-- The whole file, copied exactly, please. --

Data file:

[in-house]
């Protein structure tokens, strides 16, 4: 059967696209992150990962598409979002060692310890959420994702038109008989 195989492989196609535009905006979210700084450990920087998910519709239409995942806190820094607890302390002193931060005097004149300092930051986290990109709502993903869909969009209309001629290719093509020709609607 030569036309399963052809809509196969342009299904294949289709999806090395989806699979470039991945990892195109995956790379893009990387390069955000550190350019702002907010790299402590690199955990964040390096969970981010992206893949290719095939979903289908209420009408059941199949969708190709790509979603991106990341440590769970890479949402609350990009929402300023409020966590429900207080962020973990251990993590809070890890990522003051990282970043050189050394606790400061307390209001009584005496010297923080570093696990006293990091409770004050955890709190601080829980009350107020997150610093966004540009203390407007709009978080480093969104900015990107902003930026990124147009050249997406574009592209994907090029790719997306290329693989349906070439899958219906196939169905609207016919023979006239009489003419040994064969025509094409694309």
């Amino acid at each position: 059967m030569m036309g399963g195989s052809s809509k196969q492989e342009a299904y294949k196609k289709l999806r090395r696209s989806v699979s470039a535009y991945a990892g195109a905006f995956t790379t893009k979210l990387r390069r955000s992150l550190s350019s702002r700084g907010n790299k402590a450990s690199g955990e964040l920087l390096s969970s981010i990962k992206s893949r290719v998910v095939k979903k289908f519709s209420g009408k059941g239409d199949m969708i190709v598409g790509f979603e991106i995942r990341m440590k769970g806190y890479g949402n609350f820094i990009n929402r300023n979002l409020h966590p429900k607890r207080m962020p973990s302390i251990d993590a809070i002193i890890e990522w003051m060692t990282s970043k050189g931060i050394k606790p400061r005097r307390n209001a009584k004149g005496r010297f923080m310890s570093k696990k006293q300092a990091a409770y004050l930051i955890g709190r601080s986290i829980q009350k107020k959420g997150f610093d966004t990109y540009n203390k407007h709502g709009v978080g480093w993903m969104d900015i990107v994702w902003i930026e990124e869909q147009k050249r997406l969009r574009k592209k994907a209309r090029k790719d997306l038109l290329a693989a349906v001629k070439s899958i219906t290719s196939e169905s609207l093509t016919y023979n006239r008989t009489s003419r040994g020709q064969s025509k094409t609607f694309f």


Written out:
[in-house]
């Protein structure tokens, strides 16, 4: 059967696209992150990962598409979002060692310890959420994702038109008989 195989492989196609535009905006979210700084450990920087998910519709239409995942806190820094607890302390002193931060005097004149300092930051986290990109709502993903869909969009209309001629290719093509020709609607 030569036309399963052809809509196969342009299904294949289709999806090395989806699979470039991945990892195109995956790379893009990387390069955000550190350019702002907010790299402590690199955990964040390096969970981010992206893949290719095939979903289908209420009408059941199949969708190709790509979603991106990341440590769970890479949402609350990009929402300023409020966590429900207080962020973990251990993590809070890890990522003051990282970043050189050394606790400061307390209001009584005496010297923080570093696990006293990091409770004050955890709190601080829980009350107020997150610093966004540009203390407007709009978080480093969104900015990107902003930026990124147009050249997406574009592209994907090029790719997306290329693989349906070439899958219906196939169905609207016919023979006239009489003419040994064969025509094409694309």
């Amino acid at each position: 059967m030569m036309g399963g195989s052809s809509k196969q492989e342009a299904y294949k196609k289709l999806r090395r696209s989806v699979s470039a535009y991945a990892g195109a905006f995956t790379t893009k979210l990387r390069r955000s992150l550190s350019s702002r700084g907010n790299k402590a450990s690199g955990e964040l920087l390096s969970s981010i990962k992206s893949r290719v998910v095939k979903k289908f519709s209420g009408k059941g239409d199949m969708i190709v598409g790509f979603e991106i995942r990341m440590k769970g806190y890479g949402n609350f820094i990009n929402r300023n979002l409020h966590p429900k607890r207080m962020p973990s302390i251990d993590a809070i002193i890890e990522w003051m060692t990282s970043k050189g931060i050394k606790p400061r005097r307390n209001a009584k004149g005496r010297f923080m310890s570093k696990k006293q300092a990091a409770y004050l930051i955890g709190r601080s986290i829980q009350k107020k959420g997150f610093d966004t990109y540009n203390k407007h709502g709009v978080g480093w993903m969104d900015i990107v994702w902003i930026e990124e869909q147009k050249r997406l969009r574009k592209k994907a209309r090029k790719d997306l038109l290329a693989a349906v001629k070439s899958i219906t290719s196939e169905s609207l093509t016919y023979n006239r008989t009489s003419r040994g020709q064969s025509k094409t609607f694309f």